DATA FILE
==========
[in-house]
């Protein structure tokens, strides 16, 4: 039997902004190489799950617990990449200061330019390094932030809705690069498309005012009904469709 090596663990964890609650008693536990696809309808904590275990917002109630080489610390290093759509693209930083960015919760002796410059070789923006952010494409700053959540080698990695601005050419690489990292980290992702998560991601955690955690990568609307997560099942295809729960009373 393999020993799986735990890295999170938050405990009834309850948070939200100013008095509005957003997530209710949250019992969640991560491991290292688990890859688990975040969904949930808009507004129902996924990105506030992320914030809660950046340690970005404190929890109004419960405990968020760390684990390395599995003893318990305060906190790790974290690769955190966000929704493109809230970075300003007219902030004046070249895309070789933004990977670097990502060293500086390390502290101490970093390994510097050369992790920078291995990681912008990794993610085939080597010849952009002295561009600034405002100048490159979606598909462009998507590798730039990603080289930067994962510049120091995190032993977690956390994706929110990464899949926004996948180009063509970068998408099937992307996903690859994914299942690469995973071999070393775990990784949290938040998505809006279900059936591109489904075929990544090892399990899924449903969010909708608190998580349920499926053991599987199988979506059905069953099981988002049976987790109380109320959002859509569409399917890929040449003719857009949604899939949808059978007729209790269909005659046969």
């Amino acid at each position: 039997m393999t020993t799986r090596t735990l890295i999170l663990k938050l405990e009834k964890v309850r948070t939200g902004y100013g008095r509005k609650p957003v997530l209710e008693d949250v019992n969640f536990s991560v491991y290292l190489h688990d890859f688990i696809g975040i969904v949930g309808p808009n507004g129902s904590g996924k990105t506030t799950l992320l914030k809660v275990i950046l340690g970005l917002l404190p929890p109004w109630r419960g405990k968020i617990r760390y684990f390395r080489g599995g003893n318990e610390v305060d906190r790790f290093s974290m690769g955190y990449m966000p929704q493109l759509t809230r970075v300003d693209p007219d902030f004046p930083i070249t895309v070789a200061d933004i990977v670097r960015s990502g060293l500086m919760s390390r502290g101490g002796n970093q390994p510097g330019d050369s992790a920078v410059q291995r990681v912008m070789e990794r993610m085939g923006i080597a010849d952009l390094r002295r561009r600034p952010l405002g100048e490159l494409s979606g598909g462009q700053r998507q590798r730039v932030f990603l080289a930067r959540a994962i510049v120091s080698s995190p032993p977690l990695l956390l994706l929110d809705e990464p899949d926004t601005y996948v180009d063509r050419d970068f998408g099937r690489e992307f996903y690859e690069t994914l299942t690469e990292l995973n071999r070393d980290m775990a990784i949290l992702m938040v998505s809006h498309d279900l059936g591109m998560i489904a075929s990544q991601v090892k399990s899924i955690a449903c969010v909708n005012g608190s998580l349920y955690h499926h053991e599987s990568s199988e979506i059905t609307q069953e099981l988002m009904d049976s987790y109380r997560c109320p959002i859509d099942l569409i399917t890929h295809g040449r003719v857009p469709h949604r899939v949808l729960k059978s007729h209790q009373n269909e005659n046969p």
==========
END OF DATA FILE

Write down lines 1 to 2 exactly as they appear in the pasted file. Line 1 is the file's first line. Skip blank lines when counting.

[in-house]
């Protein structure tokens, strides 16, 4: 039997902004190489799950617990990449200061330019390094932030809705690069498309005012009904469709 090596663990964890609650008693536990696809309808904590275990917002109630080489610390290093759509693209930083960015919760002796410059070789923006952010494409700053959540080698990695601005050419690489990292980290992702998560991601955690955690990568609307997560099942295809729960009373 393999020993799986735990890295999170938050405990009834309850948070939200100013008095509005957003997530209710949250019992969640991560491991290292688990890859688990975040969904949930808009507004129902996924990105506030992320914030809660950046340690970005404190929890109004419960405990968020760390684990390395599995003893318990305060906190790790974290690769955190966000929704493109809230970075300003007219902030004046070249895309070789933004990977670097990502060293500086390390502290101490970093390994510097050369992790920078291995990681912008990794993610085939080597010849952009002295561009600034405002100048490159979606598909462009998507590798730039990603080289930067994962510049120091995190032993977690956390994706929110990464899949926004996948180009063509970068998408099937992307996903690859994914299942690469995973071999070393775990990784949290938040998505809006279900059936591109489904075929990544090892399990899924449903969010909708608190998580349920499926053991599987199988979506059905069953099981988002049976987790109380109320959002859509569409399917890929040449003719857009949604899939949808059978007729209790269909005659046969």